Home > Translation > Los Angeles and Hong Kong: two poems

Los Angeles and Hong Kong: two poems

January 20, 2011

by Floyd Cheung


At Queen’s Bakery, Los Angeles

In my mind’s Cantonese,
my favorite pastry sounds
like the words I know for
assassinate ride horse:

Saat keh mah
syllables spliced together
from Chinese gangster films.

The worker points and says,
You mean rice puffs?
I nod but think of the hero shot dead,
his rickshaw driver oblivious.


On Jogging in Hong Kong with My Daughter

Five years ago, I jogged alone—
my first visit to the land of my birth
after a long absence.
I noted the tai chi practitioners’ slow elegance,
toddlers’ first steps,
old folks sitting still,
other joggers apparently not noticing me—
a rare sensation
in Western Massachusetts,
where neighbors make assumptions
about where I’m from,
what I do, who I am.

Today, my daughter jogs with me.
She notes the birds,
asks what kind they are.
I don’t know their species,
but we conclude
that they are Chinese.


NOTE: This poem originally appeared in The Aurorean.

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Floyd Cheung was born in Hong Kong and grew up in Las Vegas. He teaches at Smith College in Northampton, Massachusetts. His poems have appeared in the Apple Valley Review, the Bryant Literary Review, the Naugatuck River Review, Rhino, and other journals.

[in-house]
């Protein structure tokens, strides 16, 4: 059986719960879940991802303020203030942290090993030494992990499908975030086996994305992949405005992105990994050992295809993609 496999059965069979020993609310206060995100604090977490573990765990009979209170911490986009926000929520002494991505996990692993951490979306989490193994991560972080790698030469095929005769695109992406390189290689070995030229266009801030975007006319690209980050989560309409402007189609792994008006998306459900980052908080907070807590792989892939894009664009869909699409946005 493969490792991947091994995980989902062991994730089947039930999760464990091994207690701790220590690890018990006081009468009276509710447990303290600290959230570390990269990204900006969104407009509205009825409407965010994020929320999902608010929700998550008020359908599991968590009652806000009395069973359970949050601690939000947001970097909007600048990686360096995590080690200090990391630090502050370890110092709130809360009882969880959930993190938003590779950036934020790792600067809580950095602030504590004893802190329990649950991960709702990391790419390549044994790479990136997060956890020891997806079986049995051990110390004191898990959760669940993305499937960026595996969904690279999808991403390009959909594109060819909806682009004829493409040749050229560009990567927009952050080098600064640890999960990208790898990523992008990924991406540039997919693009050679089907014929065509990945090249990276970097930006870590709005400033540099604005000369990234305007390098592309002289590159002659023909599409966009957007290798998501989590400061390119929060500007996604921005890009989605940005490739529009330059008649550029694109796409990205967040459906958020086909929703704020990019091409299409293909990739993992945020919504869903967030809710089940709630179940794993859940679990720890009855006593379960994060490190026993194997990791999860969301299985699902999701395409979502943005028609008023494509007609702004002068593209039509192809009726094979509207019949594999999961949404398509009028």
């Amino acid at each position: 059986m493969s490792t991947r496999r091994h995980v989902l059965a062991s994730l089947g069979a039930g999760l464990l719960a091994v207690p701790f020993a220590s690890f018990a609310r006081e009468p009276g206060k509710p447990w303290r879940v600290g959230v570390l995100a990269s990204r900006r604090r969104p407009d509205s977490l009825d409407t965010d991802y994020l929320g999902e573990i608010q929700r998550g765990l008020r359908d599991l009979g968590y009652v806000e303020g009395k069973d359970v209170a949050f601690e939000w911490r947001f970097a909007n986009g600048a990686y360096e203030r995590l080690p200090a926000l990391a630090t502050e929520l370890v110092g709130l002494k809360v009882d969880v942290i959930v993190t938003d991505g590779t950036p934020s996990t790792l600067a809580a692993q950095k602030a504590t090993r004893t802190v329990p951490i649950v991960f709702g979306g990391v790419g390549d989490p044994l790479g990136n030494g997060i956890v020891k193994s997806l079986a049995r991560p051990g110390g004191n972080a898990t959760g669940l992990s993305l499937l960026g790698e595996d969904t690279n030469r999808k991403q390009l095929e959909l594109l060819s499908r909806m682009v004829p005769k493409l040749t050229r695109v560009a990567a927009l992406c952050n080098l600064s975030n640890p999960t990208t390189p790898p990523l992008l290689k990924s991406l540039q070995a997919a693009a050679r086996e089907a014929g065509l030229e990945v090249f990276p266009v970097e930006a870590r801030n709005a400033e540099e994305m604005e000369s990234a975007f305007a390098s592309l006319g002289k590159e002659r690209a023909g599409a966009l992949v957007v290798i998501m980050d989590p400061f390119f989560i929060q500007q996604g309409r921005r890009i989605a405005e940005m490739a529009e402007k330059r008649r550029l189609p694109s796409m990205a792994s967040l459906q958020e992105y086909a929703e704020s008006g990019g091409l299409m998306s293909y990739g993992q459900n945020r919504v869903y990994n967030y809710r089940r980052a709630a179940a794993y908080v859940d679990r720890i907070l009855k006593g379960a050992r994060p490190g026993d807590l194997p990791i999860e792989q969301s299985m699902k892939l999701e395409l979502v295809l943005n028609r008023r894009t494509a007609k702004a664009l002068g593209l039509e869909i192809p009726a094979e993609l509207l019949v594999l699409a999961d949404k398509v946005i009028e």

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  1. nathan h
    January 20, 2011 at 5:06 pm

    very, very nice.

  2. January 20, 2011 at 6:57 pm

    Enjoyed the poems.

  3. January 23, 2011 at 1:11 pm

    I like both poems but especially the first one–how lightly you handle the layers of your mixed cultures; the images work well!

  4. Jane Thurber
    January 9, 2012 at 10:34 am

    The two poems are beautiful juxtaposed to each other. They certainly encourage us to wonder, and especially about how easily we make mistaken assumptions! Though you seem to be focused on cross cultural misunderstandings, can you also be suggesting the nature of much poetry — elusive and tantalizing?

  1. January 21, 2011 at 8:39 am
  2. May 9, 2011 at 3:30 pm
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